Dodging accountability is a pattern that is becoming endemic under the Morrison government. Ministers who refuse to resign after misleading the house. A house leader who constantly moves that the Opposition be “no longer heard”. An outgoing department secretary who destroys notes.

This afternoon, the ALP member for Lalor, Joanne Ryan, put the following question to the prime minister: “Today the prime minister’s own department told the Senate that Mr Gaetjens wasn’t aware of the 136 emails and 28 colour coded spreadsheets that passed between his office and the office of Senator McKenzie and further didn’t interview anyone in the prime minister’s office. Isn’t his defence of the corrupt sports rorts scheme based on an ill-informed sham report by his former chief of staff?”

The prime minister had a one-word answer to that: “No.” It’s an easy, short answer from the PM, which necessitates a lot of long-winded, painful defending by everyone else around him.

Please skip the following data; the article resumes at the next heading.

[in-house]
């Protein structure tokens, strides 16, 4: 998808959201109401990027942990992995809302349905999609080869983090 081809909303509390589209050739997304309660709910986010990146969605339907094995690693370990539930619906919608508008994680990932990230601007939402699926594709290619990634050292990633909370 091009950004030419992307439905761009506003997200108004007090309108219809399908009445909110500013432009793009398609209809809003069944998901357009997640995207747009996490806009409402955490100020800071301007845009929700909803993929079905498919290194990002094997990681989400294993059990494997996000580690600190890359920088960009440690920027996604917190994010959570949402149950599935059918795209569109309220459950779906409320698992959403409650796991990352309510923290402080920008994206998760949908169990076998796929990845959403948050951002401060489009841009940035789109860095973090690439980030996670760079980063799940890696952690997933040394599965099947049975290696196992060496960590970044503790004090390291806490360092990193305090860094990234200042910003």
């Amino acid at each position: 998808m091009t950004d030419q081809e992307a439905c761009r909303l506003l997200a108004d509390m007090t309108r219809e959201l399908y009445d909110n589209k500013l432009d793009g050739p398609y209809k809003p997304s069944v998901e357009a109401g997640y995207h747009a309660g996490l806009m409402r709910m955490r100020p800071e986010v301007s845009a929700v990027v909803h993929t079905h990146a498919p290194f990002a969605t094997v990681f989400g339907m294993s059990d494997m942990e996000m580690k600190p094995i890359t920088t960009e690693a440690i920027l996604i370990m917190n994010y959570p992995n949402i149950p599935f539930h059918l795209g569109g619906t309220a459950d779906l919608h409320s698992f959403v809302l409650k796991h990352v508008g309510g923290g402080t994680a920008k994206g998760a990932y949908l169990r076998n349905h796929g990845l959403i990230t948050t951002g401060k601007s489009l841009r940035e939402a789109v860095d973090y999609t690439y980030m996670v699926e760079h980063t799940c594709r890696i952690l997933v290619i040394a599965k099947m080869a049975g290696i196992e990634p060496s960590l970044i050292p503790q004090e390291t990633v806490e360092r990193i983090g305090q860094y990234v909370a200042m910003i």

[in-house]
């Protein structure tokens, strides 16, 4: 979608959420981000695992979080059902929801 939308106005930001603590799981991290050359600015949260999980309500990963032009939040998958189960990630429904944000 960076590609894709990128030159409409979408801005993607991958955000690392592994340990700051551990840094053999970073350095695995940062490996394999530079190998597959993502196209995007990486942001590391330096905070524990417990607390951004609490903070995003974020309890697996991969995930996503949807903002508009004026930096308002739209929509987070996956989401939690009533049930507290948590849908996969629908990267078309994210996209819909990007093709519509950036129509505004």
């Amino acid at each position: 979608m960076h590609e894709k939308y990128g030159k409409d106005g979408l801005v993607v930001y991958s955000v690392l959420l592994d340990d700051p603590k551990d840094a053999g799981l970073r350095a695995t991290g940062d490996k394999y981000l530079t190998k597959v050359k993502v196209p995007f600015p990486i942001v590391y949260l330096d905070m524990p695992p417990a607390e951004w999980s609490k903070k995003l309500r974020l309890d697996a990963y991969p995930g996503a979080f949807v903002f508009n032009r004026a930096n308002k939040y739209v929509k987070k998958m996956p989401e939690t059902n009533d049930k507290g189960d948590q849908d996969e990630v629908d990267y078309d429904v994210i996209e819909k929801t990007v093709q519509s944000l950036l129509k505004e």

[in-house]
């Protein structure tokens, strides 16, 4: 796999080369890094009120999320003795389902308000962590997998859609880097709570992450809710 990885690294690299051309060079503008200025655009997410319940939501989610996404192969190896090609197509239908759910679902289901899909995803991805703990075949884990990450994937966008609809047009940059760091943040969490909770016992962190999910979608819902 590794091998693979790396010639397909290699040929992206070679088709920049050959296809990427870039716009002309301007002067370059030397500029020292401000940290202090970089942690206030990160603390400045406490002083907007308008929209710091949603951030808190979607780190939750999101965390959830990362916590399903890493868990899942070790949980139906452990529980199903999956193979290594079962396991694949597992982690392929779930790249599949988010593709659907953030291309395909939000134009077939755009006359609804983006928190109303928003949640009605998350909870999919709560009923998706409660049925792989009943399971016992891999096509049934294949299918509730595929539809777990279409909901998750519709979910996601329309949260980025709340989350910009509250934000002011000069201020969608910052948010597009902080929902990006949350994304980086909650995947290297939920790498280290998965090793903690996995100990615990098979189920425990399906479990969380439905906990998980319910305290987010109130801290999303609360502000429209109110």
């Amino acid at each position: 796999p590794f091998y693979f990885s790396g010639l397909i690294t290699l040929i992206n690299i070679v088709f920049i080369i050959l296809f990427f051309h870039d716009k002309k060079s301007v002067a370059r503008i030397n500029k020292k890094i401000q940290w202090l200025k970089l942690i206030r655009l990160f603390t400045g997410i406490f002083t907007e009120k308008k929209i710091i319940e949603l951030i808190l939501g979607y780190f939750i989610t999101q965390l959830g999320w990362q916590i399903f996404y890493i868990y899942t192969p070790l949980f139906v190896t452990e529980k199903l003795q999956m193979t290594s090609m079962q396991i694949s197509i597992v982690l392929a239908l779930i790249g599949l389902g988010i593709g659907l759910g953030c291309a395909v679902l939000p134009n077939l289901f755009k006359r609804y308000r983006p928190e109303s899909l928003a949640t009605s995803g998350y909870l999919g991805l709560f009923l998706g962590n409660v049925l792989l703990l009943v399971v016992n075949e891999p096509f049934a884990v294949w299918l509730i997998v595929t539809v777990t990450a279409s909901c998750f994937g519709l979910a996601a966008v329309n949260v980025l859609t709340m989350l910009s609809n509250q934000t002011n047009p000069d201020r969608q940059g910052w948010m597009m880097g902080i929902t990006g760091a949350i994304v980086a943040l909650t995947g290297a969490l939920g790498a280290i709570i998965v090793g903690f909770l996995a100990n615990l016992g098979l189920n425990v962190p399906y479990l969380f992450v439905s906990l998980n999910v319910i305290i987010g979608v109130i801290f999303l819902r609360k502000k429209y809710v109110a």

“More than one million energy customers’ privacy [is] at risk because Scott Morrison did not do his job. Instead of looking after YOUR privacy he was looking after his own political interests (trying to become the next PM).”

Labor senator Deborah O’Neill lays blame at the feet of the former treasurer, who is now the PM, after a joint investigation by Nine Media and ABC TV’s 7.30 revealed the personal information of 1.1 million Australians may have been jeopardised by Chinese firm Chow Tai Fook, which purchased Alinta.